of previous authors [1,3]. Further, it was found that
FANS and FRNS patients behaved in a similar manner
in relationship to lipid parameters, with both groups
having a relatively high values in comparison to IRNS
group. Mahmud [8] also reported hyperlipidemia at
remission and concluded that serum total cholesterol
may be regarded as predictor of relapse in children
with idiopathic nephrotic syndrome. Querfeld [1] also
reported raised lipid parameters in relapsers.
The raised Lp(a) levels in the active state have been
demonstrated by previous workers [5,6]. The relapsers
showed relatively higher mean levels in comparison to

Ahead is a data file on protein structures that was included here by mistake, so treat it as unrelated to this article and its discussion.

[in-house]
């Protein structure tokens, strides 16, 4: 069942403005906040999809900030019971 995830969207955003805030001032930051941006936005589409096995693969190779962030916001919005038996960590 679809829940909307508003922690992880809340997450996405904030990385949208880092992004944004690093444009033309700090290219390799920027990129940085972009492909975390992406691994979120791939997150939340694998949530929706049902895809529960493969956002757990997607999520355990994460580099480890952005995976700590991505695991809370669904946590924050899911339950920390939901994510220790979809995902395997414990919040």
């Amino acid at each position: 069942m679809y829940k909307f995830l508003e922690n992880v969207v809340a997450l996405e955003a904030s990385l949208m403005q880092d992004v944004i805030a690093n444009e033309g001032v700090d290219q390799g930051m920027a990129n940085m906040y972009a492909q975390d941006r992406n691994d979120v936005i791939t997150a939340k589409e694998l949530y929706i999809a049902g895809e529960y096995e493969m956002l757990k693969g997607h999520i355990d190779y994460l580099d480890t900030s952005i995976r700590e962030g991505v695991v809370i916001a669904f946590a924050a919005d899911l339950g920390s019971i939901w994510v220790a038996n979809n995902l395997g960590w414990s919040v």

the first episode, but the differences were statistically non-significant. Kawasaki [7] observed increased
Lp(a) levels both in infrequent as well as frequent relapsers and the latter had significantly higher levels
(p < 0.01) than the former and the authors found that
Lp(a) concentration could be an independent risk factor for relapse of nephrotic syndrome in children. Noto [6] also reported decreased levels of Lp(a) in the
remission stage of nephrotic patients. It was noted that
45% of patients had Lp(a) levels above 30 mg/dL (cutoff value for increased risk of atherogenesis) and most
of them were relapsers. Garnotel [5] found increased
Lp(a) levels in 66% of relapsers in the active phase and
persistence of elevated levels in 44% of their cases in
the remission period. Thus, the abnormal levels are
found in both the active phase as well as the remission
phase of relapsing patients. Kniazewska also emphasized the importance of regular laboratory tests, not